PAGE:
Each oral session will be provided with an LCD projector, PC and Mac laptop computers, screen, microphone, and laser pointer. Use of personal computers and projectors for presentations is not permitted at the symposium.
Oral Presentations Schedule
Each oral presentation is limited to a total of 20 minutes. Your presentation should be prepared for completion in 15 minutes, leaving 5 minutes for questions and answers. The Session Chairs have been asked to keep strictly to the schedule, especially in the concurrent sessions so we can maintain synchronization of talk times in both rooms.
Preparing and Saving your Oral Presentation
Microsoft PowerPoint and Adobe PDF files will be accepted for presentations. Note that non-English versions of Microsoft and Adobe software often require fonts or drivers that will NOT be available on the symposium-provided laptops. If videos are embedded in the PowerPoint presentation, be sure the videos file(s) are saved with the presentation (in the same folder) and compressed (.zip) before uploading. Note that videos must be in an electronic file format that can be embedded in your presentation; equipment to project DVD and VHS videos will not be provided.
Uploading your Presentation
Your presentation file is due on or before 2 July 2018. Log into the Presenter Portal to upload your Presentation in the “Upload Presentation” task. If there are two or more authors for your paper / presentation, please select one author to upload the file to avoid accidental file overwrite.
Access the Presenter Portal HERE (Remember to search your email for your Access Key)
Helpful Tips for Creating Effective Presentations
With just 15 minutes to present your technical work, you will want to fine tune your message so that it is concise and easy to understand. There are many free online resources that offer guidance for preparing effective presentations. Below is a small selection of tips that you may find helpful as you design your slides and prepare for your talk.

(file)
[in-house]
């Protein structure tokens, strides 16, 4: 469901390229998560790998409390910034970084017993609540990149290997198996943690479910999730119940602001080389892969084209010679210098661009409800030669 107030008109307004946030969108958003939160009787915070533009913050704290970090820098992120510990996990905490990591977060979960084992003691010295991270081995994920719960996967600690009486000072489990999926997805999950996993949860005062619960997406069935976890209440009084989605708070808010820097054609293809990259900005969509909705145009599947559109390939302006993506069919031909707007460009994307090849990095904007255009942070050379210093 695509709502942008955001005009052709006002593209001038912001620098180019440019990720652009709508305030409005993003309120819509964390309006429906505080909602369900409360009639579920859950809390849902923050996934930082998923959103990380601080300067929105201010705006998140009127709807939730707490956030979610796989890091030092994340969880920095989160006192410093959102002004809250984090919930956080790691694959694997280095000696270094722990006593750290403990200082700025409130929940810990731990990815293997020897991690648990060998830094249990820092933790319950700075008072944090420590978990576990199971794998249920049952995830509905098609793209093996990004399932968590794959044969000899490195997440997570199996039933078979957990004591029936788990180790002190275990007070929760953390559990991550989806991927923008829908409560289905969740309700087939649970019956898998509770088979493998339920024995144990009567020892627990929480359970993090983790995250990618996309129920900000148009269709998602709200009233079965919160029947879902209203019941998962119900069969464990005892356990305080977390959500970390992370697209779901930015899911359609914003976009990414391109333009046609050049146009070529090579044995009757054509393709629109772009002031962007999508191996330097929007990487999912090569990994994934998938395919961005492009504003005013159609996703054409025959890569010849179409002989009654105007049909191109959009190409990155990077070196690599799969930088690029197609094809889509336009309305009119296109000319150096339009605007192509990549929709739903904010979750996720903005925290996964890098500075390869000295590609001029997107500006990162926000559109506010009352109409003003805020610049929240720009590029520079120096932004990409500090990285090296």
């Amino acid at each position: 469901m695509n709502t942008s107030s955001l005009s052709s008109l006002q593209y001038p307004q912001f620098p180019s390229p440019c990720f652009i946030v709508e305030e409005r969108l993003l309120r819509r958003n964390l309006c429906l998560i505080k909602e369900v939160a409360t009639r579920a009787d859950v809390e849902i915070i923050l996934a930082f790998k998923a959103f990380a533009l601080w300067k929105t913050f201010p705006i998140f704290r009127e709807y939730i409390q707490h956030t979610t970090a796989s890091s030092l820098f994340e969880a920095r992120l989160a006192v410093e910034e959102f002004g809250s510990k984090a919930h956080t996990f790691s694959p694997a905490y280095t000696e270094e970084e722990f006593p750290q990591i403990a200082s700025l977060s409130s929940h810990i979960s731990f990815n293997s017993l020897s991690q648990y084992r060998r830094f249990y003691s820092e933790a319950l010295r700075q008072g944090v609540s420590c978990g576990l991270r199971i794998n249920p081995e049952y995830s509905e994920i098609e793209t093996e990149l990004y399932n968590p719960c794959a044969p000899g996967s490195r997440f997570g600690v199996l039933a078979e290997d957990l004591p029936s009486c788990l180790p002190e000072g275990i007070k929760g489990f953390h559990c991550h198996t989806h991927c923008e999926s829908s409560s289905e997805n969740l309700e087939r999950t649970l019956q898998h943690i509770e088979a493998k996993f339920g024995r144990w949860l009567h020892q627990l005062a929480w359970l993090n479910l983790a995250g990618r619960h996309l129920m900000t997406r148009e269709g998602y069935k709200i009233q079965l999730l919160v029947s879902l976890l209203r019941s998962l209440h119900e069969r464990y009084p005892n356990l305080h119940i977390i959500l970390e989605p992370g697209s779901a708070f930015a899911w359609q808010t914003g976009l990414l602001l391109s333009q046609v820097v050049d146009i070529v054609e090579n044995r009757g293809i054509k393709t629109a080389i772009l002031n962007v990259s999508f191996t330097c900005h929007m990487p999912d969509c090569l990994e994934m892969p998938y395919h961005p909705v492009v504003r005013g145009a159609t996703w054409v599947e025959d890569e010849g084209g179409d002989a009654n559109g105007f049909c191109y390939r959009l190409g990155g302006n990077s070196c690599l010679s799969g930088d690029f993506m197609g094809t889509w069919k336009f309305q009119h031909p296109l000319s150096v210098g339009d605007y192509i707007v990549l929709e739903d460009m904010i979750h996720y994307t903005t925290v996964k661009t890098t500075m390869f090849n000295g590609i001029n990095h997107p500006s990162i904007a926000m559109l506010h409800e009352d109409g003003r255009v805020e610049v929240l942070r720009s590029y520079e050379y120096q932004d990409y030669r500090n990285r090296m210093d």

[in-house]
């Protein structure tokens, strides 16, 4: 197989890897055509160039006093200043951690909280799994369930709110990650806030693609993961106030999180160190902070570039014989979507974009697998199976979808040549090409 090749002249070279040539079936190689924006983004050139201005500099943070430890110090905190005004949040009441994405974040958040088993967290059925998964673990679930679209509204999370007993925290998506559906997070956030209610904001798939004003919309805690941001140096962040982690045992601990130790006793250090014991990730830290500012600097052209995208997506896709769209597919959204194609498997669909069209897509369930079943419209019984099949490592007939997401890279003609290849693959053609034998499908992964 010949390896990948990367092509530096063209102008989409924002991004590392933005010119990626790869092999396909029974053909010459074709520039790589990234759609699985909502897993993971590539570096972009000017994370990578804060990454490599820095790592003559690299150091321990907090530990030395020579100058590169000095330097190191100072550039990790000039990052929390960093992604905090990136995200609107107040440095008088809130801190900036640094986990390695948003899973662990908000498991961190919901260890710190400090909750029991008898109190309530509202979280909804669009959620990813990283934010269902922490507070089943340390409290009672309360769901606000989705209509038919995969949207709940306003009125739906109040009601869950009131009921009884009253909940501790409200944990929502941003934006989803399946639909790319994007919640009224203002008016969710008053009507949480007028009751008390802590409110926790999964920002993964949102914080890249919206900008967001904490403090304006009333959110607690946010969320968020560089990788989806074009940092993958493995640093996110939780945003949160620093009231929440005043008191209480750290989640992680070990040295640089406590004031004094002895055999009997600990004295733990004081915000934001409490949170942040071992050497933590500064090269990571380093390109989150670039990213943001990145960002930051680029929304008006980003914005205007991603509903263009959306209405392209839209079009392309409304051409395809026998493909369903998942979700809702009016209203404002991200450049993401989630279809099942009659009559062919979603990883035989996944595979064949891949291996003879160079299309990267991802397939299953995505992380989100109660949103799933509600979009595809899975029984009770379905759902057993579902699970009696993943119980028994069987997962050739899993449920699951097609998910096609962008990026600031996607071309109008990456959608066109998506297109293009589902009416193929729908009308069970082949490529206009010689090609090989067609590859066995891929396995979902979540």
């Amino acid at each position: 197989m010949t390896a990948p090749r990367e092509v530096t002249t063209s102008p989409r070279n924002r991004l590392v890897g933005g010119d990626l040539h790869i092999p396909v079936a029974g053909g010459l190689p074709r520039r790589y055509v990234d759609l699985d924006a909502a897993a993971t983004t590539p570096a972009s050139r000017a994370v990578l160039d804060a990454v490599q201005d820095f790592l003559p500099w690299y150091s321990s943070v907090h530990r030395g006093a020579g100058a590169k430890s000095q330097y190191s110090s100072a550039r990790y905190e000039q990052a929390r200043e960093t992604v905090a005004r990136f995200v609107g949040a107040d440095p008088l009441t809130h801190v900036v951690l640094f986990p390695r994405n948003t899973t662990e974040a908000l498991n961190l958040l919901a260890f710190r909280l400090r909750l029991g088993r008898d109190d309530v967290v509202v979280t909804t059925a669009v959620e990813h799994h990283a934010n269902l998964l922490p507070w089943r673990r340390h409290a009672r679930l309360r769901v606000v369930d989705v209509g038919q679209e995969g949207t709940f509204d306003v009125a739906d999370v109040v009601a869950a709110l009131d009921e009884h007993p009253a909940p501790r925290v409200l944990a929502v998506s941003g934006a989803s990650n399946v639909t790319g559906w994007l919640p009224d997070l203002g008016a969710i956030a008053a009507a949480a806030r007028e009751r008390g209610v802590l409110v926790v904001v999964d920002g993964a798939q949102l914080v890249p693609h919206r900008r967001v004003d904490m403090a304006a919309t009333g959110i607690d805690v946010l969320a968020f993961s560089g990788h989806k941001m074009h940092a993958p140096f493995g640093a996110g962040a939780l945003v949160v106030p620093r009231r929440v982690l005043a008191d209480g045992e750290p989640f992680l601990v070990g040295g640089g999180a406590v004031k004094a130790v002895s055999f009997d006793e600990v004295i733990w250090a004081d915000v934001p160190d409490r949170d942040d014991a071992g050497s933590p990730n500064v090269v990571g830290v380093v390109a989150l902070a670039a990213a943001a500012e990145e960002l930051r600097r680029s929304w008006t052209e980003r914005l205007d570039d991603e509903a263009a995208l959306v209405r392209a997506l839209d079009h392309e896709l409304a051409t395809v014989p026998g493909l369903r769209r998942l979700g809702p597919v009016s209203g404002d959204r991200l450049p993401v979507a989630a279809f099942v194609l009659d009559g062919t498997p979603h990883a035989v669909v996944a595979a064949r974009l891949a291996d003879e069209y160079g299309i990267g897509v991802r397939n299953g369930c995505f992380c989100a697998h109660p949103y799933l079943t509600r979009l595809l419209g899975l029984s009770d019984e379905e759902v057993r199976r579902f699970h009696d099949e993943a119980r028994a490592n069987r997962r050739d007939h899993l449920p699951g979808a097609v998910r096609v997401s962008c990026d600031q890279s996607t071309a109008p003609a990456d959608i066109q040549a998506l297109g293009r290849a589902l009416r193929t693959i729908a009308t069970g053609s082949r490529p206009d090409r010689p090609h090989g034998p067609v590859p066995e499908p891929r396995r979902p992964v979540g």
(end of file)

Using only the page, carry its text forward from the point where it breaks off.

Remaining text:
- PowerPoint (PPT) is designed to ENHANCE your presentation, not BE the presentation. The goal is for the audience to pay attention to you and what you’re saying, not reading your slides. Limit the number of words on each slide. Use key phrases and include only essential information. Less is more.
- Limit the number of slides. Presenters who constantly “flip” to the next slide are likely to lose their audience. A good rule of thumb is one slide per minute.
- Create a simple slide format that is used throughout your presentation. The “slide master” feature can help you do this. Be consistent with margins, type sizes, font, colors, and background.
- Recommended fonts: Arial, Tahoma, Verdana, or a similarly simple sans-serif, readable font. Avoid fonts like Times New Roman or Palatino. Avoid using all caps except for emphasis, and avoid italics. Bold can be used for impact.
- Your slides need to be readable from the seats in the back row. The larger the font size, the better. When selecting font sizes for your presentation, one way to test this is to print some text in three or four sizes on a sheet of paper. Place the printed sheet on the floor and stand up. When you look at your printed sheet, you should be able to make a choice based on which clusters of type you are able to read from that distance. Or, stand 6 feet from your monitor and see if you can read your slides.
- Use the largest size for titles (40 point is a good size to start with). Subtitles and bullet points should be slightly smaller (perhaps 32 point). Don’t go any smaller than 24 point for your content.
- Use contrasting colors for text and background. Light text (not white) on a dark background is best. Dark text on a light background (not white) is another option. Avoid using yellow text as well as patterned backgrounds as these make slides difficult to read when projected.
- When including graphs, charts, and figures, be sure that they’re simple enough, and the data and text are large enough, for your audience to quickly understand the information. Use strong, clear lines and blocks of color.
- Have a Plan B, such as a hard copy of your slides, in the event of technical difficulties. This will give you peace of mind in the event of the unexpected.
- Practice with someone who has never seen your presentation. Ask them for honest feedback about colors, content, and any effects or graphical images you’ve included, as well as your presentation style (such as speed, tone, and body language). Practice will also make you more comfortable and less inclined to read your slides.